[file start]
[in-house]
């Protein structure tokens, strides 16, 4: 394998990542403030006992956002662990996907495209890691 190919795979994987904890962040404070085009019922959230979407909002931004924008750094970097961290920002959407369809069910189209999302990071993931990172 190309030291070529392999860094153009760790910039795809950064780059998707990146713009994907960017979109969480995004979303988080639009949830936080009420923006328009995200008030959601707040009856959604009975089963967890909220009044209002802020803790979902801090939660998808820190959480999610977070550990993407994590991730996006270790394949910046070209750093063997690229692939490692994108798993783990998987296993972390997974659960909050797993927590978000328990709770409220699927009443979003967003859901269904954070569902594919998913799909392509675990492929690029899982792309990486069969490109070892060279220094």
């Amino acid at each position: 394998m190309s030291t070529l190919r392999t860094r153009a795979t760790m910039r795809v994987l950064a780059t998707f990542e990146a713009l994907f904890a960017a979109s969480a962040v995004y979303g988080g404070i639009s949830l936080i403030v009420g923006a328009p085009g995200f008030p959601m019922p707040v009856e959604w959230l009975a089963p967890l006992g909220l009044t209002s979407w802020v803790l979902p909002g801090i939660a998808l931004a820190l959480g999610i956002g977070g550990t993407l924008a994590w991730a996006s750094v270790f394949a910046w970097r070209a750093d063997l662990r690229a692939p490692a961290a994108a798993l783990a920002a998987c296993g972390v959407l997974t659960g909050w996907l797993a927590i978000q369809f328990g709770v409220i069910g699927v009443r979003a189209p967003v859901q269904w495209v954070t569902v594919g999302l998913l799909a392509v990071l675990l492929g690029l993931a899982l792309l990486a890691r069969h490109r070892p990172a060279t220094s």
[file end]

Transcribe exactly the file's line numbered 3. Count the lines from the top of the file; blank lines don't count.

């Amino acid at each position: 394998m190309s030291t070529l190919r392999t860094r153009a795979t760790m910039r795809v994987l950064a780059t998707f990542e990146a713009l994907f904890a960017a979109s969480a962040v995004y979303g988080g404070i639009s949830l936080i403030v009420g923006a328009p085009g995200f008030p959601m019922p707040v009856e959604w959230l009975a089963p967890l006992g909220l009044t209002s979407w802020v803790l979902p909002g801090i939660a998808l931004a820190l959480g999610i956002g977070g550990t993407l924008a994590w991730a996006s750094v270790f394949a910046w970097r070209a750093d063997l662990r690229a692939p490692a961290a994108a798993l783990a920002a998987c296993g972390v959407l997974t659960g909050w996907l797993a927590i978000q369809f328990g709770v409220i069910g699927v009443r979003a189209p967003v859901q269904w495209v954070t569902v594919g999302l998913l799909a392509v990071l675990l492929g690029l993931a899982l792309l990486a890691r069969h490109r070892p990172a060279t220094s």